Gov. Cuomo announces plan to start ‘most aggressive’ antibody testing of New Yorkers to see just how widely the coronavirus has spread

A scientist presents an antibody test for coronavirus.

Associated Press

New York Governor Andrew Cuomo said Sunday that the state is set to roll out antibody testing to survey the state’s population and determine how many people have been exposed to the novel coronavirus. 

The plan comes as New York has seen hospitalization rates fall in recent days. 

There were 507 deaths related to COVID-19 reported in New York on Saturday, 33 of which occurred in nursing homes, down from 540 on Friday. 

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New York is set to start statewide antibody testing, Governor Andrew Cuomo said on Sunday. 

The testing will serve as a “baseline” to see how many people have been infected with the novel coronavirus, Cuomo said.

The test will draw from a random sample of people, and the state currently has the ability to run 2,000 tests per day, 14,000 a week. Cuomo said he anticipates it’ll be the “largest survey of any state population that’s been done.” On Twitter, the governor called it the “most aggressive” statewide antibody testing survey in the nation. 

Knowing how many people have been infected with the novel coronavirus will be key to allowing Americans to go back to work and lessening social distancing measures meant to suppress the spread of the virus.

To pull off the widespread testing, however, Cuomo said the state will need support from the national government to ensure supplies needed to perform the tests are available. 

The move to begin antibody testing is happening at a time when hospitalization rates related to COVID-19, the disease caused by the novel coronavirus, are down. As of Saturday, 16,213 people in the state were hospitalized.

“If the data holds and if this trend holds, we are past the high point and all indications at this pot are that we’re on a descent,” Cuomo said. “Whether or not that continues depends on what we do.” 

There were 507 deaths related to COVID-19 reported in New York on Saturday, 33 of which occurred in nursing homes, down from 540 on Friday. 

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Read more: Tests that can tell if you’re immune to the coronavirus are on the way. Here are the companies racing to bring them to the US healthcare system.

Here are some of the other takeaways from Cuomo’s daily briefing:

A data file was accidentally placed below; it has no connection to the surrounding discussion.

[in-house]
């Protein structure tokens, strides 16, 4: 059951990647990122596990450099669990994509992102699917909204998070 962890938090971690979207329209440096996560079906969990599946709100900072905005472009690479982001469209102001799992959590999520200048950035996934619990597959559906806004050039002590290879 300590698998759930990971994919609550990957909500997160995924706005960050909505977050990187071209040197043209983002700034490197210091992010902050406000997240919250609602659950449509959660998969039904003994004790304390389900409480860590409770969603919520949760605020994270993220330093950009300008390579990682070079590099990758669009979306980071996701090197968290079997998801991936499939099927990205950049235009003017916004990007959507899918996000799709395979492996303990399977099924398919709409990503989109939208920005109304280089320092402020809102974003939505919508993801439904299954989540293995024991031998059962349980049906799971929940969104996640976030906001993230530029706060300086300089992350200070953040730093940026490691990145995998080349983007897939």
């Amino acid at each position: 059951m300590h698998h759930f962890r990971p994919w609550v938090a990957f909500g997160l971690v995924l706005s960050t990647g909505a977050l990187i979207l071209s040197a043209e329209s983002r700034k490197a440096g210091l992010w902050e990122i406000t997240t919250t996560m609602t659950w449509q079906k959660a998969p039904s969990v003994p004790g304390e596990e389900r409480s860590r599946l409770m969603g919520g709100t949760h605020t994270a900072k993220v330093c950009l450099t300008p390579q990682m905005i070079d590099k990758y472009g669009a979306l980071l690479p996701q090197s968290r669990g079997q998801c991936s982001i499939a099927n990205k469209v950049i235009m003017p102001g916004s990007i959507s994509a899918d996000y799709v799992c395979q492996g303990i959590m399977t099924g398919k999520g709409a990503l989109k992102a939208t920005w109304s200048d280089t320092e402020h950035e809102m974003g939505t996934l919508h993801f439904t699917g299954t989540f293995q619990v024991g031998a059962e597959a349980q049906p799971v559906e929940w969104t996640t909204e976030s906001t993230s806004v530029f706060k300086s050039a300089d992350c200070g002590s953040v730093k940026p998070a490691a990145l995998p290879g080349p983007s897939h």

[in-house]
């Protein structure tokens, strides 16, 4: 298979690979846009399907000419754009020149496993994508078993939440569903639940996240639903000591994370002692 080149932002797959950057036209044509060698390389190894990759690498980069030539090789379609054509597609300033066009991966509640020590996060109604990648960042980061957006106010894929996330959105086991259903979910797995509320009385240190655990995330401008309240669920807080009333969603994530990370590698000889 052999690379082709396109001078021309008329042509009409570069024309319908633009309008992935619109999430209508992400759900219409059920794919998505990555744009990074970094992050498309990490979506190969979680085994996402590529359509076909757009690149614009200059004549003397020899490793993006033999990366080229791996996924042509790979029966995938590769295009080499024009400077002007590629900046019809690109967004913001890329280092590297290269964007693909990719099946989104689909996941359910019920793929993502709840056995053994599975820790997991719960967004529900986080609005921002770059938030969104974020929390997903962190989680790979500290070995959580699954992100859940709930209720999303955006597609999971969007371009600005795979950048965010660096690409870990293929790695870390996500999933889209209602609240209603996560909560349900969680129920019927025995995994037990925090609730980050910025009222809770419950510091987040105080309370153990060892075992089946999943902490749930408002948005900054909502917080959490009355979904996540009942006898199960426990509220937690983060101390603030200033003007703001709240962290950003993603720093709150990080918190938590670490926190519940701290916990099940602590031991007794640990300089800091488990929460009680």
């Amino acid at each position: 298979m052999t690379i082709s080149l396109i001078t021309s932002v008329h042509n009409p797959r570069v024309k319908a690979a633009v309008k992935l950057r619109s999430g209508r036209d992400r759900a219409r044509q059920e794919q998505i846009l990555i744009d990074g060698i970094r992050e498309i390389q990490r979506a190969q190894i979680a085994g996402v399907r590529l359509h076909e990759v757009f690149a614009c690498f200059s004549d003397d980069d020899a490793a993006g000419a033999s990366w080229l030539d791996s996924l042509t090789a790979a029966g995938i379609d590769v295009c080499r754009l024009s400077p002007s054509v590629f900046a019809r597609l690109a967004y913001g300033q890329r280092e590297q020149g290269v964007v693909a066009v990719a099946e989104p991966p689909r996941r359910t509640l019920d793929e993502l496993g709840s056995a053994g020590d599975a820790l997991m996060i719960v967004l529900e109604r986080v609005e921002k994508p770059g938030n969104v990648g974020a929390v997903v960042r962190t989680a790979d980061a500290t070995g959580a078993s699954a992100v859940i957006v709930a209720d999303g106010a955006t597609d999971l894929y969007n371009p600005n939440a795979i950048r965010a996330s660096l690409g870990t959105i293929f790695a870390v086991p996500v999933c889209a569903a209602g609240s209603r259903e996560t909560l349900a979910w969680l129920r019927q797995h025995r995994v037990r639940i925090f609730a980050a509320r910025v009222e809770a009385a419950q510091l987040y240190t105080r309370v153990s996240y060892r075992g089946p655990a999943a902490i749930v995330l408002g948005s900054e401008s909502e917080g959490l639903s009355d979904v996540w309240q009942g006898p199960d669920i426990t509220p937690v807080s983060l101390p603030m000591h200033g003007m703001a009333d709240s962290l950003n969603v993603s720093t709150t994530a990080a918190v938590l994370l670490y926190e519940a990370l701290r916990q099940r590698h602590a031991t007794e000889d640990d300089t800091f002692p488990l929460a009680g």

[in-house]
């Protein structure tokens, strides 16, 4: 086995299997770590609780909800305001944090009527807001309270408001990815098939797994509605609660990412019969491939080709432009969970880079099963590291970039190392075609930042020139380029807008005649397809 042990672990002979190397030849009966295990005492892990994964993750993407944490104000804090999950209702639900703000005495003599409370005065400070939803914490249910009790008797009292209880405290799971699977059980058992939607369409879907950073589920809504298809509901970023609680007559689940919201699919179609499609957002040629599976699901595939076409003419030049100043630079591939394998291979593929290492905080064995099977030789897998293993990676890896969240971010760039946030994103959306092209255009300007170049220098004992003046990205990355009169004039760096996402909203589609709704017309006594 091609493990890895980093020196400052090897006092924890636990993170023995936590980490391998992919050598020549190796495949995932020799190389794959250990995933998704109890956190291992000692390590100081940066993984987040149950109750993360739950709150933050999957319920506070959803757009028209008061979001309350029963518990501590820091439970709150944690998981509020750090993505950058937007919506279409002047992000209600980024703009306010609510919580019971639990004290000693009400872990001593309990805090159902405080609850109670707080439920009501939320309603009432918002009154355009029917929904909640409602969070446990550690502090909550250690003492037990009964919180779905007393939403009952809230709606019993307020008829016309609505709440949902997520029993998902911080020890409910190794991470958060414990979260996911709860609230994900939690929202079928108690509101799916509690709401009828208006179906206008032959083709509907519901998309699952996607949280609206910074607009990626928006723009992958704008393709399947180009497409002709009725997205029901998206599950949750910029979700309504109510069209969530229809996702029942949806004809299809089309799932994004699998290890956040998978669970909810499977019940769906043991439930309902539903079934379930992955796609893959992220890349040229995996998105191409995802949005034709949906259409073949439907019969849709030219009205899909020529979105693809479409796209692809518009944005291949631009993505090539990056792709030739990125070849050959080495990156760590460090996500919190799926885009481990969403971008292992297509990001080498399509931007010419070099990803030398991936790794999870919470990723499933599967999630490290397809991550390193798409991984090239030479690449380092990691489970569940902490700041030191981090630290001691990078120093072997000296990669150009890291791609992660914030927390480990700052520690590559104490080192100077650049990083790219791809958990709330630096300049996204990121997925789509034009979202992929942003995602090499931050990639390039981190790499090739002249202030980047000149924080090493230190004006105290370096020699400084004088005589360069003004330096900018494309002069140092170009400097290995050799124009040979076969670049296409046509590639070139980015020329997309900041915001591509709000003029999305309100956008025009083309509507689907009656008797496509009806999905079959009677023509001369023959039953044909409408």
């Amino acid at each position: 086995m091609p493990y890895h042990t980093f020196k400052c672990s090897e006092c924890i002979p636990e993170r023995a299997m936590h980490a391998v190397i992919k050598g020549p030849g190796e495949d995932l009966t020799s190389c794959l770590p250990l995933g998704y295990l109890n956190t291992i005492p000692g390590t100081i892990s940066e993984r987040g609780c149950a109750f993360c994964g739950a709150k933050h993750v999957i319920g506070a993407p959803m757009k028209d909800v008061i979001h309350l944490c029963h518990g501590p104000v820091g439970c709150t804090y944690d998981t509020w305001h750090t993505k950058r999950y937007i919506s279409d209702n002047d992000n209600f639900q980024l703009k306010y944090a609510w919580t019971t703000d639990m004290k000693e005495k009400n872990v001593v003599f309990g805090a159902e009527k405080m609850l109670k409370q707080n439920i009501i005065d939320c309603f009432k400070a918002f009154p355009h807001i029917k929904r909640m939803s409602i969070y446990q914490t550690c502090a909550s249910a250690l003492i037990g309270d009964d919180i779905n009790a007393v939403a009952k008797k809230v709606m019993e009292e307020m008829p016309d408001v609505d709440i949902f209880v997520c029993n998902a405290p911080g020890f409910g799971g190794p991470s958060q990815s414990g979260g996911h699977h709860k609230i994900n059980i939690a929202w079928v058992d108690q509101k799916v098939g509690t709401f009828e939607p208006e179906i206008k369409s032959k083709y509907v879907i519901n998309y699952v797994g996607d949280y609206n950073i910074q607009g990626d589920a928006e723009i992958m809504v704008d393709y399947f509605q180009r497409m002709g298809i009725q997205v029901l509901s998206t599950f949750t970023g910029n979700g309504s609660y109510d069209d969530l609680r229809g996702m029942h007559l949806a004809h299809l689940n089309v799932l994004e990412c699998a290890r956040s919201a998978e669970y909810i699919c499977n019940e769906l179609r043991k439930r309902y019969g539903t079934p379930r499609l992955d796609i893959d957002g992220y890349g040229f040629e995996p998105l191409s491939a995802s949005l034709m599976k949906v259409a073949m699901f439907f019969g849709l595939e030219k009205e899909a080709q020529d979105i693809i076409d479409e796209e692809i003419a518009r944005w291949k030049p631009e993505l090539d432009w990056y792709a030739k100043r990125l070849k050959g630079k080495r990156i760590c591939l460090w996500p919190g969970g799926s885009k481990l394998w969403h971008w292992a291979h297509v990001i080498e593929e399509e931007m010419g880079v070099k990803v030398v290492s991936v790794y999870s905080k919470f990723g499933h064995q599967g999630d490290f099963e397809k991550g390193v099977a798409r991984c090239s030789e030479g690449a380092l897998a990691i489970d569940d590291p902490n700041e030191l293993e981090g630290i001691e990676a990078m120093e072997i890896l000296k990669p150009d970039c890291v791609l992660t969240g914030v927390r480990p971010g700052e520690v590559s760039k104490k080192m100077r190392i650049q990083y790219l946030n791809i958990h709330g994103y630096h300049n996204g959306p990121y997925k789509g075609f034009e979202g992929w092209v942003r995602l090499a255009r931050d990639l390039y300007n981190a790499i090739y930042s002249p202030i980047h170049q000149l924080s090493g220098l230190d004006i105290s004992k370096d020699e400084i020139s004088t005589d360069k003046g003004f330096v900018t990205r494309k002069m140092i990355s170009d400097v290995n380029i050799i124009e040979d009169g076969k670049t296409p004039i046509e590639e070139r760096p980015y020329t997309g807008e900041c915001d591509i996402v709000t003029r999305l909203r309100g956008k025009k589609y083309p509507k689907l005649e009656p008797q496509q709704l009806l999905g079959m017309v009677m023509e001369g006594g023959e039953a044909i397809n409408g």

New York has slowed the rate of transmission so that every 10 people are infecting 9 people. But that leaves only a “small margin of error,” Cuomo said. Should that number get up to every 10 people infecting 12 people, the outbreak is back to being “out of control,” he said. 

While the rate of hospitalizations is down, on Saturday, an additional 1,384 people were admitted into hospitals in New York. 

Nursing homes remain the top concern, Cuomo said. “The nursing home is the optimum feeding ground for this virus,” he said. Cuomo noted that the state had “disturbing situations” in nursing homes. 

The state plans to help out and pass along supplies to other states in need as they tackle the outbreak. Cuomo noted that Massachusetts might need 400 ventilators. He said the state’s identified 400 ventilators will send them on a day’s notice when needed. 

The state is looking for federal assistance. Nationally, the National Governors Association has asked for $500 billion from the national government.

Cuomo said he’s been fielding questions about whether cities should reopen schools and public places like beaches. He said he advises local officials to blame him for not opening back up. “It’s true, it’s right, it’s the state law, and I don’t have any issue with that,” Cuomo said. 

Cuomo also spoke about his plans to have a Sunday dinner, complete with spaghetti and meatballs, now that his three daughters are home as part of the quarantine. One of his daughters, Maria Kennedy Cuomo, joined him at the press conference Sunday. Her boyfriend has come to stay with the family as well. “We like the boyfriend,” Cuomo said. 

Following up on an executive order Saturday that allowed clerks to perform marriages online, on Sunday, the governor is expected to sign an executive order allowing anyone licensed to perform a marriage to be able to do so online. Cuomo noted that he’s gotten the “most amount of grief” from his decisions to let marriages be performed online. 

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